Vet who fought in the Battle of the Bulge reflects on WWII, faith - Catholic Courier
World War II veteran Jack Foy, 96, is seen in his home in Charlotte. World War II veteran Jack Foy, 96, is seen in his home in Charlotte. (Courier photo by Jeff Witherow)

Vet who fought in the Battle of the Bulge reflects on WWII, faith

CHARLOTTE — Christmas Eve 1944 will forever stand out in the memory of John “Jack” Foy.

That night, Foy, a machine gunner in the U.S. Army, was traveling north from the Alsace section of France toward the Belgian town of Bastogne with Gen. George S. Patton’s Third Army. He did not know it yet, but he would soon be entrenched in the Battle of the Bulge, one of the major battles of World War II and the German army’s last major offensive on the Western Front.

“We went through Reims in France, and it was probably 1 o’clock or 2 o’clock in the morning, and midnight Mass was just letting out at that huge cathedral in Reims. We’re driving by — I was in a jeep — down that street, and the people were streaming out of the cathedral,” Foy recalled. “It seemed so strange. They’re celebrating the birth of the Prince of Peace, and we’re on our way to kill.”

This memory is one of many that Foy, 96, shares with students when he travels to local schools to talk about his experiences as a veteran of World War II. These presentations, which Foy has been giving for more than 20 years, have been on hiatus since March 2020, when schools closed abruptly due to the COVID-19 pandemic. Schools have reopened, albeit with changed protocols related to school visitors, and Foy hopes to resume these presentations soon.

“Especially at this time when our country is so torn apart, I think it’s very essential for the kids to learn that we can stick together and deal with (challenges),” he said, noting that during World War II, Americans seemed united around the common goal of winning the war. “Our country was just one. … Now it’s so split.”

The veteran, who belongs to Holy Cross Parish in Charlotte, typically devotes half of his presentation to describing an average soldier’s experiences during the war and leaves half of his time open for questions from his audience, which is usually high-school students.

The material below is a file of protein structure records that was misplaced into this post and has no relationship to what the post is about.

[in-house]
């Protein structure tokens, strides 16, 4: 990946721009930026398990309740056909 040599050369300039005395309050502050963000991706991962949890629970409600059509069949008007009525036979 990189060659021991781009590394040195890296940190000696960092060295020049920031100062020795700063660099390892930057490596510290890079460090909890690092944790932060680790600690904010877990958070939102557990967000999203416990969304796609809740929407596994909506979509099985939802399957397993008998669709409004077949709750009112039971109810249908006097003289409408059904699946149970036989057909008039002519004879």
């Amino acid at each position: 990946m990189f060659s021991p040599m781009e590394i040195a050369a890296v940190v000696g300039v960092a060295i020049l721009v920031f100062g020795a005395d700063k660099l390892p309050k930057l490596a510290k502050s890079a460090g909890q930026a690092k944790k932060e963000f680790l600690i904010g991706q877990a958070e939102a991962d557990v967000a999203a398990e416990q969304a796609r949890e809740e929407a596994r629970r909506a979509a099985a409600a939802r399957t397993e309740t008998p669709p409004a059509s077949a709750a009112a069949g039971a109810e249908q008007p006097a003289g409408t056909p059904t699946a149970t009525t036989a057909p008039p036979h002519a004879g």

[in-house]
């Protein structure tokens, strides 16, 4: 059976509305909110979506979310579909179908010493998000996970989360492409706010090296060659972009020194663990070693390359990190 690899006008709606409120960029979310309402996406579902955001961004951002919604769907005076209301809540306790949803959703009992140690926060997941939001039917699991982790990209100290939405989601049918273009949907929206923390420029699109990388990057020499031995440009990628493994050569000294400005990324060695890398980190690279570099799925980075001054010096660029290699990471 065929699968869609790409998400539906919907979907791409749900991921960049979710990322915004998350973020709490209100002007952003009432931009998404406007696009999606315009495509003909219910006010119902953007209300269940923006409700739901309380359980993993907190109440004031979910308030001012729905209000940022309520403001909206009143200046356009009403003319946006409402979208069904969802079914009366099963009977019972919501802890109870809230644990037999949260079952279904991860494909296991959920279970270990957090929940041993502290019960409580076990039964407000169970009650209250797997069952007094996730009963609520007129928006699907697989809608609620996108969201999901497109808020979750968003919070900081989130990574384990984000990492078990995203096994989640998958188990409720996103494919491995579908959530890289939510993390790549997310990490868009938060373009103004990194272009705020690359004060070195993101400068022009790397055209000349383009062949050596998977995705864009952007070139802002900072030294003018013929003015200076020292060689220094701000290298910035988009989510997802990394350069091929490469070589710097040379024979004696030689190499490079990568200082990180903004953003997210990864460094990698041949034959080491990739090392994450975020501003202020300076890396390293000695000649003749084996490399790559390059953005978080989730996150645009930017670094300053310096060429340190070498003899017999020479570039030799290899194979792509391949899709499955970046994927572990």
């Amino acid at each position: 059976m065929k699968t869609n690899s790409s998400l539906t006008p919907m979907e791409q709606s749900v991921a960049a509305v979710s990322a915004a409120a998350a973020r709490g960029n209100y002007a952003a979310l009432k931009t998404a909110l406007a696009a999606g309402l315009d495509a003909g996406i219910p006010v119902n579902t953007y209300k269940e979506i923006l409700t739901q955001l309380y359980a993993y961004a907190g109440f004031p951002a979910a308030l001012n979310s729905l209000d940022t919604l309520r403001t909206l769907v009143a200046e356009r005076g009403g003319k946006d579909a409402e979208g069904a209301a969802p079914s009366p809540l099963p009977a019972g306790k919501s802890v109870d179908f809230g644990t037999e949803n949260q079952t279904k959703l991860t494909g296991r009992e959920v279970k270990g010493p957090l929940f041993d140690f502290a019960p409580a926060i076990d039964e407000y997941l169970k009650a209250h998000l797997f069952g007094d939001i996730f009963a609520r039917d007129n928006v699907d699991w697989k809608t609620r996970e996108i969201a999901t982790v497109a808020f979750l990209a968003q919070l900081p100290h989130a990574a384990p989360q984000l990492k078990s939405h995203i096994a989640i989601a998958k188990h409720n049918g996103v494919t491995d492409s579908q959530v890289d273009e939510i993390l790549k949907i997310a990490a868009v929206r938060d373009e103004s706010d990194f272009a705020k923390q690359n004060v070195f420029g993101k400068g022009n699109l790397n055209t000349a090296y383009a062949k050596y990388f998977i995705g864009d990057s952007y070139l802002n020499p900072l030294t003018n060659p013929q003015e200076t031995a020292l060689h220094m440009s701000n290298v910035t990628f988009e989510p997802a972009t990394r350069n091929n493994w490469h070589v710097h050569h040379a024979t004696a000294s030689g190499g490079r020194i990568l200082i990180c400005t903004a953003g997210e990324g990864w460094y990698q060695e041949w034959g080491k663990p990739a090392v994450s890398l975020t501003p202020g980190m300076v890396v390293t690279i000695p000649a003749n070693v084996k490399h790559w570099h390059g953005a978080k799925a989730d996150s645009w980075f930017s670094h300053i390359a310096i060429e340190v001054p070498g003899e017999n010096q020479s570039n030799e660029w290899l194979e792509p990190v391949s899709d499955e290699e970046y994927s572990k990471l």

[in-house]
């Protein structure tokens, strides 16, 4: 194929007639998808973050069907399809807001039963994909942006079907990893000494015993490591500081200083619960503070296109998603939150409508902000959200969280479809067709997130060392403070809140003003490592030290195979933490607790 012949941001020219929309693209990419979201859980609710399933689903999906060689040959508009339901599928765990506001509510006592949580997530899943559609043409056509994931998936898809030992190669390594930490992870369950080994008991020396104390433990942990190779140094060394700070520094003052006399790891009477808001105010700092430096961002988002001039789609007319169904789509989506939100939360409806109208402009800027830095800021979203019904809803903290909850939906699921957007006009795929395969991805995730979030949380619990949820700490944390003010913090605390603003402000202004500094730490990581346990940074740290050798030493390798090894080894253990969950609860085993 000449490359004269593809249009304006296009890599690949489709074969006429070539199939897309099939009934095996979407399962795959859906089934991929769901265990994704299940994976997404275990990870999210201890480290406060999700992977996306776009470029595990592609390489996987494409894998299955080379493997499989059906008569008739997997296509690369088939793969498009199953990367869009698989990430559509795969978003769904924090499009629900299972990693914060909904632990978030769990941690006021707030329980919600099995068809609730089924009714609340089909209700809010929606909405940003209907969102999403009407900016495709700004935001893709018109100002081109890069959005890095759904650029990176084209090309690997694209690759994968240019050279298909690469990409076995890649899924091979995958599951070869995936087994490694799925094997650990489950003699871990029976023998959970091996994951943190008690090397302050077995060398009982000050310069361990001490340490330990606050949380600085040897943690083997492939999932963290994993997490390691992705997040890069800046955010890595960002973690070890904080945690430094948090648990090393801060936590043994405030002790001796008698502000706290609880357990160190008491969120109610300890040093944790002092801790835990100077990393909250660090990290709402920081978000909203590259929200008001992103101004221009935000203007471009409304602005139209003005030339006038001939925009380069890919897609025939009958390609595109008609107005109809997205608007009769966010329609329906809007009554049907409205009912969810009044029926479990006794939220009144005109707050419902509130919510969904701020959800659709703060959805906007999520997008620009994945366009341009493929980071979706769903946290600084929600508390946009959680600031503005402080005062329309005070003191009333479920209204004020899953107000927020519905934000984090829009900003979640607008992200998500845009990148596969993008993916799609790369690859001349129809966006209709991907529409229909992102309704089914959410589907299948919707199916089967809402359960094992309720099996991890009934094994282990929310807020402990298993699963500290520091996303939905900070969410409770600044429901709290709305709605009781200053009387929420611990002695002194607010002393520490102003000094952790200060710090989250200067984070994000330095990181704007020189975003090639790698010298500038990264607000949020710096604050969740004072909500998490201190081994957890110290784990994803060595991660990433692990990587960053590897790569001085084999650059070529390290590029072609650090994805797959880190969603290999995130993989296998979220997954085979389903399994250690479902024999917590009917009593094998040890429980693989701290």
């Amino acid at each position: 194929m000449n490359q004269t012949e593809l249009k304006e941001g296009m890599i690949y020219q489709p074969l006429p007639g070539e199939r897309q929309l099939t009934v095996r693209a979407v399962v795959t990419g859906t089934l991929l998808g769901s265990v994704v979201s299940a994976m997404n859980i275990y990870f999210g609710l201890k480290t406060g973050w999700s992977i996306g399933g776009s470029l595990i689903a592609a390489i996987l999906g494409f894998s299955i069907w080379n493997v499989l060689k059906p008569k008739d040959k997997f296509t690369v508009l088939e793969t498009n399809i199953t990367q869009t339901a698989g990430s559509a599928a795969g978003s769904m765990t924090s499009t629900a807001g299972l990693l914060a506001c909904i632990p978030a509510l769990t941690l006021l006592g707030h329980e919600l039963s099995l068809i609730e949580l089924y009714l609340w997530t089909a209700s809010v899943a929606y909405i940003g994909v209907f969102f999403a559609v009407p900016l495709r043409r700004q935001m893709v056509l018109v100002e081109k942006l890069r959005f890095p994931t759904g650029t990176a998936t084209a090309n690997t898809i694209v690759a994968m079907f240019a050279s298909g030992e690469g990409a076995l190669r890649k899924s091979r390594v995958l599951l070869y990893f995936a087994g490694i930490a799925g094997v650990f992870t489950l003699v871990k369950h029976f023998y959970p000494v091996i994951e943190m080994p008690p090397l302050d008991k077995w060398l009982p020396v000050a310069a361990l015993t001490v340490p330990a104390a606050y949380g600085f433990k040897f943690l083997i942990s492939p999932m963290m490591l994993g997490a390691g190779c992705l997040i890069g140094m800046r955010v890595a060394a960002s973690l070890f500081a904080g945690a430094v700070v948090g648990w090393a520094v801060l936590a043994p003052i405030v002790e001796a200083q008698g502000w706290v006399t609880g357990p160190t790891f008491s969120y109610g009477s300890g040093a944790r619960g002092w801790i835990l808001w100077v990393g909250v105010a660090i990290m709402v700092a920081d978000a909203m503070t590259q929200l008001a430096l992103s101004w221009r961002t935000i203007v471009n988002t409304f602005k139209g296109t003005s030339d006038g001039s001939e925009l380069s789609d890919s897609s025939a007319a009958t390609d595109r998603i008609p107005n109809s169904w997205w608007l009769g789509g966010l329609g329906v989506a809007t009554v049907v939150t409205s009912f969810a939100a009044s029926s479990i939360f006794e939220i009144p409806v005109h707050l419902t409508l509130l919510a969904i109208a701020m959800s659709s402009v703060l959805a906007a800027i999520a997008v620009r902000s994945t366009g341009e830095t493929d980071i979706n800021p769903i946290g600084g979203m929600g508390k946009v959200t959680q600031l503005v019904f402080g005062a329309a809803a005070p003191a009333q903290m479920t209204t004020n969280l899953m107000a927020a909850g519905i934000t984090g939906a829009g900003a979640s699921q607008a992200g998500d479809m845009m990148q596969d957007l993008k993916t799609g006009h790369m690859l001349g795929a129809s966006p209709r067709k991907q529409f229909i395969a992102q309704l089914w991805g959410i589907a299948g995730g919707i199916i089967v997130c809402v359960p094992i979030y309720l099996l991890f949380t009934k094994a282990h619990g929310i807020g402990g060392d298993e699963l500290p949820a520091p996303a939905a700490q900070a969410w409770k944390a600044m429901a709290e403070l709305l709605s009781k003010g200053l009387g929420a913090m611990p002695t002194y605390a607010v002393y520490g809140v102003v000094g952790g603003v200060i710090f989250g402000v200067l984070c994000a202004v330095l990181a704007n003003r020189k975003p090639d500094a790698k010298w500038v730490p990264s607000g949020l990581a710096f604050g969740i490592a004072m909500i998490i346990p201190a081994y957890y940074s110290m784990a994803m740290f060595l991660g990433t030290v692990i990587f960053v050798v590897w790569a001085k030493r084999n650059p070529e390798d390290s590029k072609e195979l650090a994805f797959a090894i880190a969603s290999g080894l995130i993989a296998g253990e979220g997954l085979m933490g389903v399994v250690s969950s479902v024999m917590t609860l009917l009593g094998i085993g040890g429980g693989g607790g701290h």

Foy wasn’t much older than those students when he shipped off to Europe as a newly trained infantryman. A self-described “smart kid” in high school, Foy had been accepted into the military’s Army Specialized Training Program at Cornell University. Students in this program at Cornell and universities throughout the nation were on track to earn four-year degrees in such fields as engineering in just two years.

Foy arrived on campus in Ithaca in September 1943 and had completed one year’s worth of engineering courses by December 1943. The ups and downs of the war and the military’s need for more combat troops kept him from completing his engineering training, however.

“At that time, they were losing an awful lot of men, so they decided infantrymen were needed more than engineers, so they pulled us all out,” Foy said. “To get into this program you had to have a very high IQ, and all these guys got pulled out and sent into the front lines of infantry, and thousands and thousands of them got killed.”

Many of the men in Foy’s own company had been in this program as well, he said. Almost half of the initial 200 or so soldiers in his company were killed in action, and most of the rest of them were badly wounded, Foy said.

“They dropped like flies around me. These guys were all brilliant. I’ve often wondered what our country would have been if these guys would have survived,” Foy mused.

After finishing his infantry training, Foy, then 18, was sent to Europe on the Queen Elizabeth, which carried 15,000 soldiers to Glasgow, Scotland.

“We were stacked like sardines,” Foy recalled with a chuckle. “We were young enough to be interested in everything. Everything was new to us. You’re landing in Glasgow and seeing these big castles on the hills and things like that. You’re just fascinated. We didn’t have sense enough yet then to start getting scared of the fighting, but we soon did.”

After landing in Scotland, the soldiers journeyed by land down into southern England before taking smaller boats over to France. By the time Foy’s company arrived outside Bastogne, the novelty of being in a foreign land had been replaced by firsthand knowledge of the horrors of war.

“I did an awful lot of praying, I’ll tell you that. An awful lot of people found God in the foxholes,” he remarked.

Foy’s faith had been strong before the war. He and his nine siblings all had attended Holy Cross School in Charlotte and his family was active in Holy Cross Parish, where he was an altar server.

Witnessing the fragility of life and the way it could be ended in an instant only strengthened Foy’s Catholic faith, he said.

After returning home in 1946, he married his wife, Rita — a fellow Holy Cross alum — and the couple sent their four children to their alma mater. One of their six grandchildren, Alex DeLucenay, currently is in formation for the permanent diaconate.

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